For Immediate Release, September 9, 2008
Contact: Jeff Miller, Center for Biological Diversity, (510) 499-9185
Lawsuit Filed to Protect Rare Virgin Island Plants
ATLANTA—The Center for Biological Diversity today filed a lawsuit in federal court in Atlanta challenging the U.S. Fish and Wildlife Service’s failure to protect two rare Caribbean plants under the Endangered Species Act. More than a dozen years have passed since a petition was submitted to list the plants, Agave eggersiana and Solanum conocarpum, both of which are near extinction in the wild.
“Due to the federal government’s failure to act, numerous species have gone extinct while awaiting protection under the Endangered Species Act,” said Jeff Miller, a conservation advocate with the Center for Biological Diversity. “We hope this lawsuit will help ensure these plants do not suffer the same fate.”
In 1996, the U.S. Virgin Islands Division of the Fish and Wildlife Service petitioned to protect Agave eggersiana and Solanum conocarpum – both of which are native to the U.S. Virgin Islands – under the Act. In 1998, the Service agreed that there was credible information to support listing, and agency officials committed to issuing a final finding within nine months on whether the species should be listed. Six years later, the Service still had failed to act on the issue. In 2004 the Center filed a lawsuit, resulting in a settlement agreement requiring the Service to submit a final finding by February of 2006. The Service then substantially changed its position, disregarding the opinions of its own experts, and published a finding in 2006 that stated neither species should be listed.
Agave eggersiana is a robust, perennial herb native only to hillsides and plains in the eastern dry districts of the island of St. Croix. It has large funnel- or tubular-shaped flowers and can grow from 16 to 23 feet tall. Solanum conocarpum is a thornless, flowering shrub that may reach more than 9 feet in height in dry, deciduous forest on the island of St. John.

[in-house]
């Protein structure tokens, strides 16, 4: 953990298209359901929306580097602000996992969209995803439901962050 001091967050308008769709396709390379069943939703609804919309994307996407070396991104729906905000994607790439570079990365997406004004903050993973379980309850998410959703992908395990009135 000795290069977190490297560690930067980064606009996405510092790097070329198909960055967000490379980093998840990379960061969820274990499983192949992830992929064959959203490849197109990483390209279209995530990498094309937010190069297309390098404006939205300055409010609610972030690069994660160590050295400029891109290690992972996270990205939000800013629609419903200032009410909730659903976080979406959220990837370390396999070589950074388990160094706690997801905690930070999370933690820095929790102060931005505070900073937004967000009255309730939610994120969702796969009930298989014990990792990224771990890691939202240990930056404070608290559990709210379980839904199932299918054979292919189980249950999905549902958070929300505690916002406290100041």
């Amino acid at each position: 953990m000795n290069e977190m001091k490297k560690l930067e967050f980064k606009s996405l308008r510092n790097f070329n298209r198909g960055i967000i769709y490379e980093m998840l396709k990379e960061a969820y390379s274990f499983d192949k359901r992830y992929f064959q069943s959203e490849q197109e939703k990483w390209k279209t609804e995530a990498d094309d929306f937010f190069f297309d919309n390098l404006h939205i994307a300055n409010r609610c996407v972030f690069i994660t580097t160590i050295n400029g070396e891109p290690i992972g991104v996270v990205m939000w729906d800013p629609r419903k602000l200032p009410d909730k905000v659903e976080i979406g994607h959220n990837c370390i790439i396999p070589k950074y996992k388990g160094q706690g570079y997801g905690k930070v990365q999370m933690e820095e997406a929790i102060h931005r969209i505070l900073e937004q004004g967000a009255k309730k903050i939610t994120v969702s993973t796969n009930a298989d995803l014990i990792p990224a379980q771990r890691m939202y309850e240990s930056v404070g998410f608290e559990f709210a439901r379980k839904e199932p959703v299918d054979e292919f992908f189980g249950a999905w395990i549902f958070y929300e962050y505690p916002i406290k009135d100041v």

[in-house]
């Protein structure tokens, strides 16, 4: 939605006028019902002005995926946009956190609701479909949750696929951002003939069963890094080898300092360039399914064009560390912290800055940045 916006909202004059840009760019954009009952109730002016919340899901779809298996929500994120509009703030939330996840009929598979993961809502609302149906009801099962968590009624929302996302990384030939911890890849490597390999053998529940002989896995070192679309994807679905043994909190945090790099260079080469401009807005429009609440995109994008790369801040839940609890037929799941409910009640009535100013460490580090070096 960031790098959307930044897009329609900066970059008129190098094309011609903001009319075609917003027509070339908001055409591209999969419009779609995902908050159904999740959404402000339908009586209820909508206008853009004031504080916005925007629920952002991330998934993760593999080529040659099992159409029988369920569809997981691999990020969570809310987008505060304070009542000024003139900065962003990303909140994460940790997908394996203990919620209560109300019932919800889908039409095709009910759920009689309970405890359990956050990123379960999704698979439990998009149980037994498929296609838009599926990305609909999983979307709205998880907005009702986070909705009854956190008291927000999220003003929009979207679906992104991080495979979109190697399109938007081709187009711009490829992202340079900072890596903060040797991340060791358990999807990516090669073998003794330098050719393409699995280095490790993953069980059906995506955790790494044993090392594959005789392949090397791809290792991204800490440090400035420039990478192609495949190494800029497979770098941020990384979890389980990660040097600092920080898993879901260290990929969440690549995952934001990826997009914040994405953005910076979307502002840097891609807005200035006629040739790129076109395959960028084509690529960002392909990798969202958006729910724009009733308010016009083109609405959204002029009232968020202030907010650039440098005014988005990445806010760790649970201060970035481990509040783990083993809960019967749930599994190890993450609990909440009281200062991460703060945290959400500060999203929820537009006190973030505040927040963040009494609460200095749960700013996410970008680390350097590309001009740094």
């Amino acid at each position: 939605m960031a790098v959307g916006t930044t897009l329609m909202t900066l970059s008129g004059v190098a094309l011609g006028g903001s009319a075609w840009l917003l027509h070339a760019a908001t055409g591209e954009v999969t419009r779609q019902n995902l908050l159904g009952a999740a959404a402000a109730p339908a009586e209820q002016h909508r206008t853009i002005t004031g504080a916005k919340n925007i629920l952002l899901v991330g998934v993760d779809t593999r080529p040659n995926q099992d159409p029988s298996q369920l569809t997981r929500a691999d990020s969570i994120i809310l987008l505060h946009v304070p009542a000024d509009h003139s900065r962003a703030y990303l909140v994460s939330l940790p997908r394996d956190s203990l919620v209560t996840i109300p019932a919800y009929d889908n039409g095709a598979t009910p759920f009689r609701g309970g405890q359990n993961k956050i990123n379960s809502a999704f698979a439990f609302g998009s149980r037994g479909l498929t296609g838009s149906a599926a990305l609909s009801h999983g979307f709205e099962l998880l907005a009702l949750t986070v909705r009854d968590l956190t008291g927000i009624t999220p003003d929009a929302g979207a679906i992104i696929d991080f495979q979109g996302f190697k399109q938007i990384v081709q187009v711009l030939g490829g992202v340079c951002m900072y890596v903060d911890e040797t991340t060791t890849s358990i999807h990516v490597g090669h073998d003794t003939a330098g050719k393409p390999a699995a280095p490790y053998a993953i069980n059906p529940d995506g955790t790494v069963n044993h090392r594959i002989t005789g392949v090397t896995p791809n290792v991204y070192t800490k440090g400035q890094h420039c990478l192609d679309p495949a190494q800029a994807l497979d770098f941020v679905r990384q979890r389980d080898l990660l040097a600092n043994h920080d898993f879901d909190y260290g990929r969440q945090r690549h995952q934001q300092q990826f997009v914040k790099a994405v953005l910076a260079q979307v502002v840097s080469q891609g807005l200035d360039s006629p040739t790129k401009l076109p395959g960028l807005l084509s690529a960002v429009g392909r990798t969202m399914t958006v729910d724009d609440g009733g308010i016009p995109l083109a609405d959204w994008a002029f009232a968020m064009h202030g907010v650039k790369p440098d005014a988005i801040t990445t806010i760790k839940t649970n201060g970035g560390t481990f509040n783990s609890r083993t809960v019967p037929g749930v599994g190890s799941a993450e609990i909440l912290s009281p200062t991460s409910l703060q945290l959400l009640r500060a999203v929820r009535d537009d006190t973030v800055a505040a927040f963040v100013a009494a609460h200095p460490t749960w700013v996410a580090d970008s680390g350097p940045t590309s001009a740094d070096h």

Habitat for both plant species has disappeared due to intense deforestation for cotton and sugar cane cultivation. Now, residential and tourism-related development and grazing by feral animals also threaten the plants’ habitats. Much of the suitable habitat for A. eggersiana is found on privately owned land slated for residential development. The suitable habitat includes dry scrub thicket, most of which has been severely degraded by feral goats grazing and the practice of burning off vegetation. There may no longer be any remaining A . eggersiana plants in the wild; survival of the species may now depend on propagating the plants in nurseries, then reintroducing them.
There are only about 220 S. conocarpum plants left in the wild in two areas on St. John – 156 plants at Nanny Point on land recently donated to the Virgin Islands National Park and 60 plants on private land. A project funded by the National Park Service was initiated in 2003 to propagate and reintroduce S. conocarpum into areas within the park. But the plants are threatened by management practices such as trail and facility maintenance, as well as feral pigs, feral goats, Key deer, and donkeys. The plants on private land are at risk from residential and tourism development.
The small number of remaining S. conocarpum plants is particularly troublesome because scientific information suggests the plant is functionally dioecious – having male and female flowers on different plants – and may require higher numbers in order to reproduce effectively.
Both plants can be viewed at the St. George Village Botanical Garden on St. Croix.
The Environmental Law Clinic at the University of Denver and the Turner Environmental Law Clinic at Emory Law School are representing the Center for Biological Diversity on the case.
The lawsuit and background information on the plants species can be found on the Center for Biological Diversity Web site at: http://www.biologicaldiversity.org/species/plants/Virgin_Islands_plants/index.html
The Center for Biological Diversity is a nonprofit conservation organization with 180,000 members and online activists, dedicated to the protection of endangered species and wild places.